The first Bose Einstein Condensate was made in 1995 at JILA in the US. At the time Rob was on leave at Oxford University. He was in the right place at the right time, working with Keith Burnett who was an expert in this new area. At the same time Andrew Wilson, an ex-PhD student from Otago was working in Keith’s lab trying to create a BEC. Together Rob and Andrew hatched a plan to return to Otago and attempt to make a BEC in the lab. Rob came home to raise funding while Andrew finished his postdoctoral fellowship, made important contacts and gathered as much knowledge as he could for the challenge.It is hard to describe how outrageous this ambition was. Making a BEC was a very difficult technological feat. Atoms needed to be suspended in space and cooled to temperatures far below the background temperature of the universe. It was a challenge that many well resourced groups around the world had attempted but not achieved. In contrast to those large teams, Andrew began with one PhD student and a very small budget. Eventually he was able to recruit two key research fellows, and despite all odds they succeeded. In 1998 they were the 11th lab in the world to achieve Bose Einstein Condensation - beating the UK and Australia. The team acknowledged the generous support and guidance of their overseas colleagues.When the BEC was announced a TV crew showed up and a wave of excitement spread across the country. It was a pivotal achievement, rewarding the University for its support of a high risk programme, and also opening the doors to some generous funding from the government supported Marsden fund.This great achievement marked the beginning of a new era at Otago University as one of the world centres for cold atom research. A very notable friend was Bill Phillips who lent his Nobel Prize winning authority to the achievement, singing praises of the group in public lectures and radio interviews. It also enabled Otago to attract top researchers and students who have gone on to achieve world first results. Mikkel Andersen, a current DWC Principal Investigator now holds the world record for controlling individual atoms. Principal Investigator, Jevon Longdell has developed a world-leading quantum memory solution and others are contributing at top level to the development of quantum computing and communication.The transition from pure theoretical to experimental research represents a growth in maturity. The significance of this for New Zealand is that the skills and knowledge-base required for experimental physics transfers to industry. From far flung roots in the obscure realms of quantum theory we have grown a workforce capable of generating new high-tech industries, transforming our economy and contributing to the next wave of quantum technologies.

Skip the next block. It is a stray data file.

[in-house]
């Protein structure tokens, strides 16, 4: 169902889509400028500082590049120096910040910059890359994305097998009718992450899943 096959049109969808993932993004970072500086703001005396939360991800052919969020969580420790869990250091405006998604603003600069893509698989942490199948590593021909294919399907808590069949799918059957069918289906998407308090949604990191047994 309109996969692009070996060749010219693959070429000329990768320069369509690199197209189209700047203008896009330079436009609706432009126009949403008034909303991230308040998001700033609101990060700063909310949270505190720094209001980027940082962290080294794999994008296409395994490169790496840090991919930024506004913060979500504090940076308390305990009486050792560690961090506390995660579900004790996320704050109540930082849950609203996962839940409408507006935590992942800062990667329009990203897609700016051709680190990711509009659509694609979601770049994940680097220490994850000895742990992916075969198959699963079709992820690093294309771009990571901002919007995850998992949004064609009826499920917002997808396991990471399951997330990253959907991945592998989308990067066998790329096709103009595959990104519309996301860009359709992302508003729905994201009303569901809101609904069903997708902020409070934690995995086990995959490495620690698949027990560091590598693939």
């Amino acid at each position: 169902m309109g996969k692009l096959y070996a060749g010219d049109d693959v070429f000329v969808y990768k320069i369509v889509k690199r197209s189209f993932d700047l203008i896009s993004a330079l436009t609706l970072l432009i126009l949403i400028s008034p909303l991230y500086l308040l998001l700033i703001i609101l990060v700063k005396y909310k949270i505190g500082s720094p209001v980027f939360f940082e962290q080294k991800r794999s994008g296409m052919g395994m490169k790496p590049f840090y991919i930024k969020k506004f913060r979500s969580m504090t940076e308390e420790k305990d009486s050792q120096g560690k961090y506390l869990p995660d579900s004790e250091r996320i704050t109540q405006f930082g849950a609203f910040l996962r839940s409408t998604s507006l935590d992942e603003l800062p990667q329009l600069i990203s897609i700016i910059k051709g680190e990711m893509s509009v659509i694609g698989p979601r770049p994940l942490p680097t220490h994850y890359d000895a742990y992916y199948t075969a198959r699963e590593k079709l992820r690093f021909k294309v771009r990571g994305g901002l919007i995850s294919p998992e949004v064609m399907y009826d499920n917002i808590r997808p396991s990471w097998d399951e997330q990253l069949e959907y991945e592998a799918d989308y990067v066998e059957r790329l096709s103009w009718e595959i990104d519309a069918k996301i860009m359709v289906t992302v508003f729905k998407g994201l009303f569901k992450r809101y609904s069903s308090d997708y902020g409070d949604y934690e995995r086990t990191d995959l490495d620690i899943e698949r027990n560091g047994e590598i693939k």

In 2013-14 the DWC, led by Director David Hutchinson and Deputy Director Neil Broderick, brought together researchers from across New Zealand working in the field of light and won the bid to become a Centre of Research Excellence in 2015. The result has been to supercharge the impact of research and enable more collaborations with industry. One of the aims of the centre is to train a workforce to grow New Zealand’s high tech sector. Now students travel from all around the world to study here. There is a natural synergy between the legacy of Jack Dodd and Dan Walls that has been recognised in the Centre and many exciting collaborations are emerging. By pooling resources and coordinating efforts the Dodd Walls Centre has given quantum optics research in New Zealand critical mass and international recognition.